The NBA Finals could see Lebron James, now with the Miami Heat, facing off against Kobe Bryant and the Los Angeles Lakers. The NBA is as hot as it's been in years. The buzz began three months before the season even tipped off, when LeBron James announced on live TV last July during "The Decision" that he would be leaving his hometown Cleveland Cavaliers for the Miami Heat. The league reportedly had a record 50,000 new season-ticket requests. The buzz has continued through the first half of the season with the potential for an NBA Finals between Mr. James and the Los Angeles Lakers' Kobe Bryant -- by far the two most marketable players in the league -- as well as the resurgence of big-market teams such as the New York Knicks and Chicago Bulls and the emergence of young stars such as Blake Griffin of the Los Angeles Clippers and John Wall of the Washington Wizards.

Attendance at games is flat, up about a half-percent compared to last year, but TV ratings on ESPN and TNT are up a whopping 30%. Advertisers and sponsors have noticed the resurgent fan interest.

The two sponsors that stand to lose the most are the newest ones -- Spanish banking group BBVA and American Express. BBVA, which is looking for increased brand exposure, signed a four-year, $100 million deal with the league this year. And American Express just returned as a sponsor after a five-year absence.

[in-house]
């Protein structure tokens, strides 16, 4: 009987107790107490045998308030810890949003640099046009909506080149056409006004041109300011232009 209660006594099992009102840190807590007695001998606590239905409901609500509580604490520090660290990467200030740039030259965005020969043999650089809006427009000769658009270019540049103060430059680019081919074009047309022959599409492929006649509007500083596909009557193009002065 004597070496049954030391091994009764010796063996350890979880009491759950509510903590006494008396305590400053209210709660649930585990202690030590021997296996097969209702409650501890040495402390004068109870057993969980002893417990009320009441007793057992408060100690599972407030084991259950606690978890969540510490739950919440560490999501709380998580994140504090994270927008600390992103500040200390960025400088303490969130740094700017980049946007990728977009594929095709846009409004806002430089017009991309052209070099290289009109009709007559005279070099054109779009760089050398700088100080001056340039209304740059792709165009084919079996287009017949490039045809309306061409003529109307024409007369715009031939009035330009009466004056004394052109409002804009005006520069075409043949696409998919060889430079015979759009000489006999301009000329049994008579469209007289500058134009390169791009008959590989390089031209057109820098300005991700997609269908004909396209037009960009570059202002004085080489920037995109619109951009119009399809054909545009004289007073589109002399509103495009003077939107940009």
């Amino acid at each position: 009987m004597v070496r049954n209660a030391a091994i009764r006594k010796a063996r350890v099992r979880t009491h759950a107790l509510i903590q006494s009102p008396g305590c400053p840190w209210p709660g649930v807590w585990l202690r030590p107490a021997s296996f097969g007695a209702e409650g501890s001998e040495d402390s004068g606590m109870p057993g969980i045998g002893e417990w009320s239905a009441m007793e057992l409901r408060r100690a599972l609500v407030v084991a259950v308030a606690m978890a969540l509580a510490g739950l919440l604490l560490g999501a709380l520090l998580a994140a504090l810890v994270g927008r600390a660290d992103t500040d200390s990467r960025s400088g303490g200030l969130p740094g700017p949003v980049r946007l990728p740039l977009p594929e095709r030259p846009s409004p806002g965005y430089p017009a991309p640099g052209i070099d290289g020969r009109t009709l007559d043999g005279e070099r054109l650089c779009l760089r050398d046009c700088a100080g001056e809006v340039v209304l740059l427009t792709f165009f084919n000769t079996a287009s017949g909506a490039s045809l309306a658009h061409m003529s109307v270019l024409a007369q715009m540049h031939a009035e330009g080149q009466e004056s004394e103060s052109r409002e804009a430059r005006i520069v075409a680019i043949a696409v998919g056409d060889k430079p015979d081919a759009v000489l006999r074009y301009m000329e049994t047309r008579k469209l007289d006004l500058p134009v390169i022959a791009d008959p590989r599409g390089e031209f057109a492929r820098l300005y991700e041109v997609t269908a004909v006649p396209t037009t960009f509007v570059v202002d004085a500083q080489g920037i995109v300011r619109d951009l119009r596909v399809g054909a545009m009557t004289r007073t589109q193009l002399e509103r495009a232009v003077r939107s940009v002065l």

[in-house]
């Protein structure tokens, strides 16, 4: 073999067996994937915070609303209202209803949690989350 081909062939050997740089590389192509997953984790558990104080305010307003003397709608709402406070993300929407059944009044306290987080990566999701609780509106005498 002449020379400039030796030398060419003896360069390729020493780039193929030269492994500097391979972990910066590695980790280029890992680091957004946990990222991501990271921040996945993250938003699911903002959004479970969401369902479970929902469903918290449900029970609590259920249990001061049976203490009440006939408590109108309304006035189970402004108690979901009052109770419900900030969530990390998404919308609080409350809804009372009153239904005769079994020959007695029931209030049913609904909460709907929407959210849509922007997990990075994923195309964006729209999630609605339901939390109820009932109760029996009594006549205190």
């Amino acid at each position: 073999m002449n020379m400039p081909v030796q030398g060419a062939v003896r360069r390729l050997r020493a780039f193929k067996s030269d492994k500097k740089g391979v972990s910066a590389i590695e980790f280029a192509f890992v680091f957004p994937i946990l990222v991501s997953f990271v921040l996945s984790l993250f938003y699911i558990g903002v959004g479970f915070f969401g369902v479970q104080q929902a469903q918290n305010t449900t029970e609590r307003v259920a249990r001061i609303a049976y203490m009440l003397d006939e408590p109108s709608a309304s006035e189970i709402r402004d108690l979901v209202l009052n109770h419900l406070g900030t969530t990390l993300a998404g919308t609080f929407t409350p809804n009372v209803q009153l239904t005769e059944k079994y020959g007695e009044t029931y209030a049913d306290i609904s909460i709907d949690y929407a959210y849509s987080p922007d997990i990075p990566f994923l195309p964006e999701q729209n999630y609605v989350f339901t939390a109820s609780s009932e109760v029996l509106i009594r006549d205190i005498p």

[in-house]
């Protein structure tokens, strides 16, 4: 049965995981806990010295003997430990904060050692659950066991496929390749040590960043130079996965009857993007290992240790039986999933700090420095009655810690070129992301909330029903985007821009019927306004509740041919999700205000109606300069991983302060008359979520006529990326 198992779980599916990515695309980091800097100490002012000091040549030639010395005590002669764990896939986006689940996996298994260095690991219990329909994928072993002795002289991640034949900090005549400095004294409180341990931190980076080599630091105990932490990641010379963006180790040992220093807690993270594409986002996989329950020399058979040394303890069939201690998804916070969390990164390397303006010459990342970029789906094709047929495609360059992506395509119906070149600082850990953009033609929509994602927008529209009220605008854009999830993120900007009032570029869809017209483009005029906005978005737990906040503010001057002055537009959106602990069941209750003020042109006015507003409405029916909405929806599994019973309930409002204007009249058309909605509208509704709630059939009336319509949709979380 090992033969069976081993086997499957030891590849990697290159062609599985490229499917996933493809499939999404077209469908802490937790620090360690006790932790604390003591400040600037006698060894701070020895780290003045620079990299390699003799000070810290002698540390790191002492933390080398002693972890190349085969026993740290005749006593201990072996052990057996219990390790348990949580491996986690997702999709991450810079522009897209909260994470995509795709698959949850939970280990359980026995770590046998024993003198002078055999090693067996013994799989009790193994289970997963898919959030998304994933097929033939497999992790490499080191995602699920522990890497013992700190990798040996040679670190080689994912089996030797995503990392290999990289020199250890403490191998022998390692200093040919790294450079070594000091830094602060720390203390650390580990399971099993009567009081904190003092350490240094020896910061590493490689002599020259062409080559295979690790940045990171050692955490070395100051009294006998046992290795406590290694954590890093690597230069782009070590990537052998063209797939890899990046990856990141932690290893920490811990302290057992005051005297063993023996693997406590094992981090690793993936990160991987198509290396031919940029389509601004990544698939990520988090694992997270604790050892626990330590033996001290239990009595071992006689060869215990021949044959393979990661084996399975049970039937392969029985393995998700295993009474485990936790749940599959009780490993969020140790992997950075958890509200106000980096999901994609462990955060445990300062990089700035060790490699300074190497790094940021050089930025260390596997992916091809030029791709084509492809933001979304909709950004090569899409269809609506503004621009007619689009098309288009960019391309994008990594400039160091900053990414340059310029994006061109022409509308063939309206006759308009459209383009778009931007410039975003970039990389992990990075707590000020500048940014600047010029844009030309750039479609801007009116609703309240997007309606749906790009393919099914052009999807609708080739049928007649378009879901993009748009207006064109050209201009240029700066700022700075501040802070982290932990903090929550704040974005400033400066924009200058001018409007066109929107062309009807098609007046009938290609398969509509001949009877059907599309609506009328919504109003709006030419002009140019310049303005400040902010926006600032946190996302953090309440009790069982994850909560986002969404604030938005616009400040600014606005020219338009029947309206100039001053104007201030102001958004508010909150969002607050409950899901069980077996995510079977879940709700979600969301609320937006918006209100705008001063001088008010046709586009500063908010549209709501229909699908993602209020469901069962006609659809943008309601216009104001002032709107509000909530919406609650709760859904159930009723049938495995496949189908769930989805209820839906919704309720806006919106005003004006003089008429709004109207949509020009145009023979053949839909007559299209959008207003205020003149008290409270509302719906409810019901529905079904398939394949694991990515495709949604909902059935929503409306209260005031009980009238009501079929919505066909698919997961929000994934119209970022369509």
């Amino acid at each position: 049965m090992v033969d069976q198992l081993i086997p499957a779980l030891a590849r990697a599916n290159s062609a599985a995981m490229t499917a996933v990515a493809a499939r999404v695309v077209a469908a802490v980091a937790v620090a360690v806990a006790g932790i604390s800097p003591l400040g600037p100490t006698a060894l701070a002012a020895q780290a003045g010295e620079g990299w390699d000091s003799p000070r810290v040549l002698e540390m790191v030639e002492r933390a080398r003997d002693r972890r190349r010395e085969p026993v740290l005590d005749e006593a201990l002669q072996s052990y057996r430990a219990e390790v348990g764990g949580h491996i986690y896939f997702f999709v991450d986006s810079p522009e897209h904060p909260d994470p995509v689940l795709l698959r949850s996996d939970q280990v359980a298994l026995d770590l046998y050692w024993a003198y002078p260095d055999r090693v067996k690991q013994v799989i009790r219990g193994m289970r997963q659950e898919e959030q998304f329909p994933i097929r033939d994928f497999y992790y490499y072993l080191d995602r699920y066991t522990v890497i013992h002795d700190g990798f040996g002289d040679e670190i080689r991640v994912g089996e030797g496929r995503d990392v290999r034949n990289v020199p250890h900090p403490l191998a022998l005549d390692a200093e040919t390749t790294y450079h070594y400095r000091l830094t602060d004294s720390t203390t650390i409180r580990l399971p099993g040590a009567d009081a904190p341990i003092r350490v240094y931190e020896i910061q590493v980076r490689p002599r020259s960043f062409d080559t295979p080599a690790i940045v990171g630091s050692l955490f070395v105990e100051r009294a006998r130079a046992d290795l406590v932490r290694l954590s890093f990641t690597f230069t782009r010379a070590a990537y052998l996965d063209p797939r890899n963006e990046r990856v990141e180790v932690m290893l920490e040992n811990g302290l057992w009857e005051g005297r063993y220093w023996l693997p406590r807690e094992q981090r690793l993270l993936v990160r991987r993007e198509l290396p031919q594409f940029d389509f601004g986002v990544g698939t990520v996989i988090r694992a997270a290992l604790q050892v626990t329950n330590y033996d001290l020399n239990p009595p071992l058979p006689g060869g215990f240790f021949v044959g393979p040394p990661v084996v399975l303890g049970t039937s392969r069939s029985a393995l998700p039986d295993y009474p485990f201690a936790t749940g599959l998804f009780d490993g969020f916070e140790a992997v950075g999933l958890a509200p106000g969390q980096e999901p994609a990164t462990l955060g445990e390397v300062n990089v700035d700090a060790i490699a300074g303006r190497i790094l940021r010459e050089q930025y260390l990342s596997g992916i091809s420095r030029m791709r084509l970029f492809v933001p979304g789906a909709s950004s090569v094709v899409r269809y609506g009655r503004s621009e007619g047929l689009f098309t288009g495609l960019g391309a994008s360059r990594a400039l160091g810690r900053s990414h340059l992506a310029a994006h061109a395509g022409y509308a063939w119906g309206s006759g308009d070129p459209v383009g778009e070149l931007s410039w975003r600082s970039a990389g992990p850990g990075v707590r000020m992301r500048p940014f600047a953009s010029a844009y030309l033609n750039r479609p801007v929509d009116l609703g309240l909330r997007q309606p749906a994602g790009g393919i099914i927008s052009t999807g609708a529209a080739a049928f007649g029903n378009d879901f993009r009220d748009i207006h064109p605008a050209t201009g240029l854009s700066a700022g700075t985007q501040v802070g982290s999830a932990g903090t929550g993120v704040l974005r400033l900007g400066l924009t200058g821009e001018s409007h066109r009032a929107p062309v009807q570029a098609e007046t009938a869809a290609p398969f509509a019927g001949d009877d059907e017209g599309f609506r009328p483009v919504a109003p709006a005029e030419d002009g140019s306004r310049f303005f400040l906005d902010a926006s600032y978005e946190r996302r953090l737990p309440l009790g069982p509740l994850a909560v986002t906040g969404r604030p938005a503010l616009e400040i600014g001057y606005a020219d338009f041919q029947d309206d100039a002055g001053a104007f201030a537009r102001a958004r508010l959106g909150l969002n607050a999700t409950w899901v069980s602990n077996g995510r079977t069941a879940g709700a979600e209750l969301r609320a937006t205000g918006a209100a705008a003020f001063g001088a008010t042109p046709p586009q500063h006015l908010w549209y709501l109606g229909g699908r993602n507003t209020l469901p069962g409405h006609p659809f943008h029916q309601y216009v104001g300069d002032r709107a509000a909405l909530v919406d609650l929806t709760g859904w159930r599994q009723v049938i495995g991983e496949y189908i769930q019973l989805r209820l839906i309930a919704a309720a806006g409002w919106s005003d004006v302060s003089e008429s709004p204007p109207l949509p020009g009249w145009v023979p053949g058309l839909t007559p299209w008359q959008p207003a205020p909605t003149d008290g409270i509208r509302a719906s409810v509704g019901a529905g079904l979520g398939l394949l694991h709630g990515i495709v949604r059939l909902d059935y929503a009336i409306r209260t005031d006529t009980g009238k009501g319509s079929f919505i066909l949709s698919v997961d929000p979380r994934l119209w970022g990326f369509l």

"The problem is this," said one chief marketing officer for an NBA partner. "It's not so much the money that we spend with the league and on the ads, it's how do you fill the hole in the promotional schedule? I mean, you can give me a make-good, but sometimes there's no real way to make good."

TNT clearly has the programming to fill the void if there is no NBA next season, but sports-centric ESPN would have to scramble. Unlike the NBA lockout in 1999, ESPN no longer has the National Hockey League to fall back on. And, according to a report prepared by analysts from RBC Capital, Disney derives 55% of its revenue from sports, primarily from ESPN.

As with the NFL, the NBA dispute is mostly over money. The NBA, claiming it lost $370 million last year, wants to change entirely a system that currently gives the players 57% of the revenue. The league has opened its books and audited tax returns to the union, which wants to maintain the status quo.